The 100,000 Project

The result of decades of intensive research into the causes of cancer has started to come to fruition in the last few years. In 2009, on publication of the first complete genome of a cancer cell, it became clear that no two cancers of any class or location were alike. Immense chaos in cancer cell DNA and the significant molecular differences between cancer cell types led to the interpretation that cancer could be considered as ten simultaneous diseases rather than one size-fits-all classification. The gold standard ideal for cancer therapy is the so-named ‘personalised medicine’, the principal being that therapies should be able to be tailored to an individual patient’s needs. This dream is part of the driving force of a current project being led in Manchester known as the ‘100,000 Genomes Project’.

The project aims to sequence 100,000 genomes of patients in England with cancer and rare genetic diseases by 2017.

As part of the government’s drive to make the UK a leading hub for science and technology, and in combination with the NHS’ 65th birthday celebrations, the secretary of state for health, Jeremy Hunt, announced in 2013 the project that aims to sequence 100,000 genomes of patients in England with cancer and rare genetic diseases by 2017. This is consistent with other investments such as that into the ‘super-material’ graphene in 2012. Professor Graeme Black leading the project from Manchester described it as being ‘Part of a revolution in diagnosis and treatment of inherited disease’. The National Health Service is aiming to become the most advanced scientific healthcare system in the world and is rolling out 11 centres for genomic medicine which will attempt to fulfill the project including Cambridge, Southampton and Imperial College University hospitals. Whilst the other principalities of Scotland, Ireland and Wales have abstained from involvement, it is hoped that this initial number of centres will rise, eventually covering the whole of England.

The original Human Genome Project, completed in 2003, took a decade of work and £1 billion in funding to code one genome. The strides that this initial project made meant that it now costs less than £1000 to sequence genomes, which aids short-term tailoring of treatment. In the long term, this project hopes to determine patterns that mean more intelligent medications can be developed more rapidly. To date more than 3,000 genomes have already been sequenced and with the opening of the new centres, this number is expected to increase dramatically.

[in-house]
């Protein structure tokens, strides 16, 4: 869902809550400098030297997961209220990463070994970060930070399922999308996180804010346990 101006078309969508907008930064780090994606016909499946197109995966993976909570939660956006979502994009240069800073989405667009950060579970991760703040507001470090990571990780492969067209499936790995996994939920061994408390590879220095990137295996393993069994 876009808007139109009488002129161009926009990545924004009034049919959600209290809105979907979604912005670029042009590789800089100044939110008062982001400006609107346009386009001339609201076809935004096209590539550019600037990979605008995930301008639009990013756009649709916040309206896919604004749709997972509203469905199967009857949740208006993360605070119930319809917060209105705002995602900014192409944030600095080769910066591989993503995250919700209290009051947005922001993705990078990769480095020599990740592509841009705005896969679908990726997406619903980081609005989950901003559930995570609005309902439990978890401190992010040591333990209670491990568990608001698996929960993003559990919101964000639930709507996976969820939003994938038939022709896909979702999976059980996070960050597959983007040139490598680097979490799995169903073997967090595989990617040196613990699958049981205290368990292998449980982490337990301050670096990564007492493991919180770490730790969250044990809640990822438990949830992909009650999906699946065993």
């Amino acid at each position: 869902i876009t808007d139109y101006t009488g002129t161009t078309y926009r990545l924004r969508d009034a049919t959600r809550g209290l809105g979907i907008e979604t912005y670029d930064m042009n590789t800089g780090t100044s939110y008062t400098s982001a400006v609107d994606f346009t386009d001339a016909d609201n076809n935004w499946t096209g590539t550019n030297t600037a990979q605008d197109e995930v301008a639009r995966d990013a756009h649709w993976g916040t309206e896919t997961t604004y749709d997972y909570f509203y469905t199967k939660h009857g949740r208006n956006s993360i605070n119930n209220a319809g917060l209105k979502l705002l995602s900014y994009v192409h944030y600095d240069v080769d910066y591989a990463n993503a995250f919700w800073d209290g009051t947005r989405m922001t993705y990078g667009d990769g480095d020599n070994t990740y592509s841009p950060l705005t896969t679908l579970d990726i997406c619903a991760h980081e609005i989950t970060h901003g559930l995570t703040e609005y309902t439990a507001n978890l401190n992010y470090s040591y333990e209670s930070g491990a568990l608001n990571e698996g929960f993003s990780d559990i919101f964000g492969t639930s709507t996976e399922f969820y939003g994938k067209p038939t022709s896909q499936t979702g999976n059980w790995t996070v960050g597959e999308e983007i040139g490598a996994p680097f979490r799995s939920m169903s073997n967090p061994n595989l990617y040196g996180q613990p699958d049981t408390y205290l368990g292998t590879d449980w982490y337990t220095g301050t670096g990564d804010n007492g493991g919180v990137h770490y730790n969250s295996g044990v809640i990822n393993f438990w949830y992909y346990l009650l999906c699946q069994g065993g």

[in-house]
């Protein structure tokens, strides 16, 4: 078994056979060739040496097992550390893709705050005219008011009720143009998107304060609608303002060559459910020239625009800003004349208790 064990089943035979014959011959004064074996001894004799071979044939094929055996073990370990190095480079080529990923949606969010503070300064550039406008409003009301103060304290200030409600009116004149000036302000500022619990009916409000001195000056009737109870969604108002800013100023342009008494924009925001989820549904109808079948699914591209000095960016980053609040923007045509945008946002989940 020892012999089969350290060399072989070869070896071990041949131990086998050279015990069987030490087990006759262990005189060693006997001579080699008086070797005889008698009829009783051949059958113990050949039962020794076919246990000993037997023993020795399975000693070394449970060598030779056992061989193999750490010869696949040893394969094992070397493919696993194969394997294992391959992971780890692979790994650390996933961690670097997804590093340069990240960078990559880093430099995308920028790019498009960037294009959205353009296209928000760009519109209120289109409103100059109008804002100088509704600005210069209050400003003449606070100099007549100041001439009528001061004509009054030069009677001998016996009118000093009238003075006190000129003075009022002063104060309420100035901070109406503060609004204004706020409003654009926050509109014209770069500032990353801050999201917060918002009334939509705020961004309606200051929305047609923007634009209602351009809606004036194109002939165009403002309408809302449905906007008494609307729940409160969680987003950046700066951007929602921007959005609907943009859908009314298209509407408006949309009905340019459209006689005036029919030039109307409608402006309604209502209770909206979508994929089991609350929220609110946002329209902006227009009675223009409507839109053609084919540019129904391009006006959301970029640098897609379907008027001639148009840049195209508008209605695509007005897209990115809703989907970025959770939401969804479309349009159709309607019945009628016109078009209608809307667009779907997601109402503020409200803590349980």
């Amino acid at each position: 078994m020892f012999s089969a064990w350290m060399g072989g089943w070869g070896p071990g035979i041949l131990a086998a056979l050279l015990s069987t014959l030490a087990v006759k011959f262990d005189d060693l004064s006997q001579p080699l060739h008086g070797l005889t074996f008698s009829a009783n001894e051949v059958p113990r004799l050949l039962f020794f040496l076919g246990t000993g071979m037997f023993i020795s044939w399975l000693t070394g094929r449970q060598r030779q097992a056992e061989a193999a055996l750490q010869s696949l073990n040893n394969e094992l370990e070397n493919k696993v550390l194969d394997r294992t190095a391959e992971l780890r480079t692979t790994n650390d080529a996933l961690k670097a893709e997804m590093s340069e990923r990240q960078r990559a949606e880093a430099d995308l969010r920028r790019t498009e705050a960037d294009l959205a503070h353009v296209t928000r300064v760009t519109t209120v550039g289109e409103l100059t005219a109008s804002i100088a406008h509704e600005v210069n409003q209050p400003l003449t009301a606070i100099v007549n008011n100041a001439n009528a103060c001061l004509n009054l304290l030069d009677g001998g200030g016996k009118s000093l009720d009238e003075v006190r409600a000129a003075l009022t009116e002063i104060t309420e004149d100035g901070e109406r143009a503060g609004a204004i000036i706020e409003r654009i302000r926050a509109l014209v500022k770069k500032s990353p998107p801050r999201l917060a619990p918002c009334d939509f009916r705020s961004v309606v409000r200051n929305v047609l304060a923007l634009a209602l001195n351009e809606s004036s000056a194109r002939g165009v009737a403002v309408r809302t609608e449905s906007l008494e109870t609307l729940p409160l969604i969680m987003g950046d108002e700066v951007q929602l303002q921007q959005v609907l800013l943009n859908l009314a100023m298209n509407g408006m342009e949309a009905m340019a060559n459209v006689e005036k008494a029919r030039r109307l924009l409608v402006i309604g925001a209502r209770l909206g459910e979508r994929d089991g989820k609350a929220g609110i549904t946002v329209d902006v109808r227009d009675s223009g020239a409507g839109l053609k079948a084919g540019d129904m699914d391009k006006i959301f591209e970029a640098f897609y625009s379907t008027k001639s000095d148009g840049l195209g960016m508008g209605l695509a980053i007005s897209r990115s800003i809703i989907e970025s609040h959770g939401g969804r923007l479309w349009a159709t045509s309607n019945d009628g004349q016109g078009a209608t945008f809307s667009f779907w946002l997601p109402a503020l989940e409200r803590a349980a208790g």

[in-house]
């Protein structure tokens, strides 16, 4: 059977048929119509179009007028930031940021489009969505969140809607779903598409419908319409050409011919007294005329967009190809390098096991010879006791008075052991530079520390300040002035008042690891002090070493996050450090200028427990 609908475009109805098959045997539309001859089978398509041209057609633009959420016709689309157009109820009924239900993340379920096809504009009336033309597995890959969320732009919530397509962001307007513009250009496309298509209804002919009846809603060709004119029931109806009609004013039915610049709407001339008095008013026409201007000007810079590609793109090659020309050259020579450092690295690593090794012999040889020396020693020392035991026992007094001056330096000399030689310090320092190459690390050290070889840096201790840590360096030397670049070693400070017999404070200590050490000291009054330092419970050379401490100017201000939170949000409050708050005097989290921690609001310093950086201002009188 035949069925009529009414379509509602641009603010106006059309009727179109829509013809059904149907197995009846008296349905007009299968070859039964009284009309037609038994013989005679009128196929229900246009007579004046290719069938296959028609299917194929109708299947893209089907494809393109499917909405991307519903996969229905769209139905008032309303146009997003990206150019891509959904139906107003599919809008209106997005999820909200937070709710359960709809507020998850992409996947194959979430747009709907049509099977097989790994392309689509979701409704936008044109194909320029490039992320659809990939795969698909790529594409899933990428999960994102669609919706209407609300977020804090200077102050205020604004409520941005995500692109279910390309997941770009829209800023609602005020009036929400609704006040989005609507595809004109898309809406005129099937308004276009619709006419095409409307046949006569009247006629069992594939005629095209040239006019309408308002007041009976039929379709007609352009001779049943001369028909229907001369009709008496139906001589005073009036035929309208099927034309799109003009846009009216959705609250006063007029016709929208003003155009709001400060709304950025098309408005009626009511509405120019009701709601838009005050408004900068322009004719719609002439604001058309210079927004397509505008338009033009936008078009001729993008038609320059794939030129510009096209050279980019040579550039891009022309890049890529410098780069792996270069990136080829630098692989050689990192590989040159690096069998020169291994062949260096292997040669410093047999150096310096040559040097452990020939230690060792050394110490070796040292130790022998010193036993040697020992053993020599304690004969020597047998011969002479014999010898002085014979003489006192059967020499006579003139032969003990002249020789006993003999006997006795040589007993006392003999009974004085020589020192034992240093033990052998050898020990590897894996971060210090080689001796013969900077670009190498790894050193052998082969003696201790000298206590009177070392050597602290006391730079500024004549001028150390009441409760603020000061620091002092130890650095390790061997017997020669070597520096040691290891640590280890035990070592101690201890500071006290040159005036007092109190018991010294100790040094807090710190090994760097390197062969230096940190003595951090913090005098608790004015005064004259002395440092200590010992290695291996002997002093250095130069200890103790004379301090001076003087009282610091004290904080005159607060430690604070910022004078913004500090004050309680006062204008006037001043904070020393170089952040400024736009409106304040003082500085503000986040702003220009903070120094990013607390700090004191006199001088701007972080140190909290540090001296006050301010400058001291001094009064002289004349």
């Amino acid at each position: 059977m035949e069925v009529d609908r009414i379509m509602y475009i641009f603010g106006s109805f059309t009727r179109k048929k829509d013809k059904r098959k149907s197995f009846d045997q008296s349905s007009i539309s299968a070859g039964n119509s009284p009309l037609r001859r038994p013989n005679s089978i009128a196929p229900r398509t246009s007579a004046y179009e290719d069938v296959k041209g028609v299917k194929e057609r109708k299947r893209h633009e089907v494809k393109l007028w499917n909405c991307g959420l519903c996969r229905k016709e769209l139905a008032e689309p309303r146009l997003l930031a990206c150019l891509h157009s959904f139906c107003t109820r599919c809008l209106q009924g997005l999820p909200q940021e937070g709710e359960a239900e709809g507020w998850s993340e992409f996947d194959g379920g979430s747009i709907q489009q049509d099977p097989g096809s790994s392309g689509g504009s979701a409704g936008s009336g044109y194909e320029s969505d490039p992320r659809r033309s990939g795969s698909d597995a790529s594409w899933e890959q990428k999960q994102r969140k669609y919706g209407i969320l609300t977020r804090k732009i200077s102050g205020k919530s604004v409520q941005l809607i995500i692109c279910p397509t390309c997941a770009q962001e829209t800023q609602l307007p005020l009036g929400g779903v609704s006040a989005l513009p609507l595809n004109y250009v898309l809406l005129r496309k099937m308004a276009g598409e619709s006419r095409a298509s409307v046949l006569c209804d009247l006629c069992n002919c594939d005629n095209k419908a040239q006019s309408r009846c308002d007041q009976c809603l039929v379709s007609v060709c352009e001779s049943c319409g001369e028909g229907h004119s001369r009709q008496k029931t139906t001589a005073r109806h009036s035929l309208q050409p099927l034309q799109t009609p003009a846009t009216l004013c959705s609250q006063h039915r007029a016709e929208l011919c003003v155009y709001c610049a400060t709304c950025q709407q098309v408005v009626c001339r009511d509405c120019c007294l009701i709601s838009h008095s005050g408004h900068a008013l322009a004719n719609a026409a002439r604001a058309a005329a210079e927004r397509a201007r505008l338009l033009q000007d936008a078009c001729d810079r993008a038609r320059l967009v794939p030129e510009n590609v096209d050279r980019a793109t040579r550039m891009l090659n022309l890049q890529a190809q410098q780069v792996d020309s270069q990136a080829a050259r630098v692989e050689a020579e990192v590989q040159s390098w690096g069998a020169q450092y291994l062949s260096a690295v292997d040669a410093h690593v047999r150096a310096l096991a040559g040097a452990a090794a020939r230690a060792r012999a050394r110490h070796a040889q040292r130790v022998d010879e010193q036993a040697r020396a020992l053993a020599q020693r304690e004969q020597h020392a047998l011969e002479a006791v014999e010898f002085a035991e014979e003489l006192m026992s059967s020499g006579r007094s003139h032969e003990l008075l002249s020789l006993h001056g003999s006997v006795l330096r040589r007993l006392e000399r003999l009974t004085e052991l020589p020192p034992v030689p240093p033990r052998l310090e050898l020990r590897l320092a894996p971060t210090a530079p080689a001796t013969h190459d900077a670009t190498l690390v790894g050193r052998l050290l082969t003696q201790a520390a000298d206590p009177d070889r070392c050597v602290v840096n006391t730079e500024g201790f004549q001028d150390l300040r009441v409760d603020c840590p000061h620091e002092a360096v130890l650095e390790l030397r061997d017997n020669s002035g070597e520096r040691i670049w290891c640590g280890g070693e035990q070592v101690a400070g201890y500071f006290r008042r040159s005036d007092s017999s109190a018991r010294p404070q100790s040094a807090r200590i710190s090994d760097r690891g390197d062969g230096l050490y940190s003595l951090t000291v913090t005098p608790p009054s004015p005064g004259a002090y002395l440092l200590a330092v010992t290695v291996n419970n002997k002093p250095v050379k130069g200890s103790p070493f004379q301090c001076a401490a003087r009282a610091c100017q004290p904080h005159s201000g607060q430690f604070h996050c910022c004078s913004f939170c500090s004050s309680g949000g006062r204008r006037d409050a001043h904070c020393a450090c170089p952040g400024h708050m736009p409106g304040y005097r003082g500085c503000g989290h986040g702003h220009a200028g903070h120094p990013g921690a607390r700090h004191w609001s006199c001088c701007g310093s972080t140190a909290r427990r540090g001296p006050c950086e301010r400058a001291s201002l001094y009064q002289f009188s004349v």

‘Anybody who says they can protect the privacy of your genomic data by anonymising it is mistaken’.

Initially up to 25,000 cancer patients will voluntarily have their healthy tissue compared in order that more precise mutations can be pinpointed which can help in developing targeted medication. 15,000 further patients with rare genetic diseases will have their genomes compared with that of their parents and grandparents. Doctors will offer suitable patients the opportunity to participate in the scheme they must first agree to their genetic code and medical records potentially being used by drug companies and researchers. Fortunately these will be stripped of elements which could be used to identify them. In theory this should alleviate ethical problems associated with the project, but may well still make many potential donors uncomfortable. Ross Anderson of Cambridge University stated ‘Anybody who says they can protect the privacy of your genomic data by anonymising it is mistaken’. The academic debate is ongoing as to its total worth but the excitement of its potential for many is palpable.

The Guardian reported that Prime Minister David Cameron hopes to extend the project beyond 2017 in order to target as many diseases as possible. Targeted treatments are also already becoming available, and with good results. Dr Harpel Kumar, the chief executive of Cancer Research UK commented: ‘Some targeted treatments such as imatinib for chronic leukaemia are already helping to treat patients more effectively’. Clearly the attempt to develop more, similar treatments will only move to benefit this cause. The challenge still remains to root the research into standard health practices but this project is undoubtedly a step forward in improving the survival rate for a disease that blights the lives of millions every day.

Stephen Kenny

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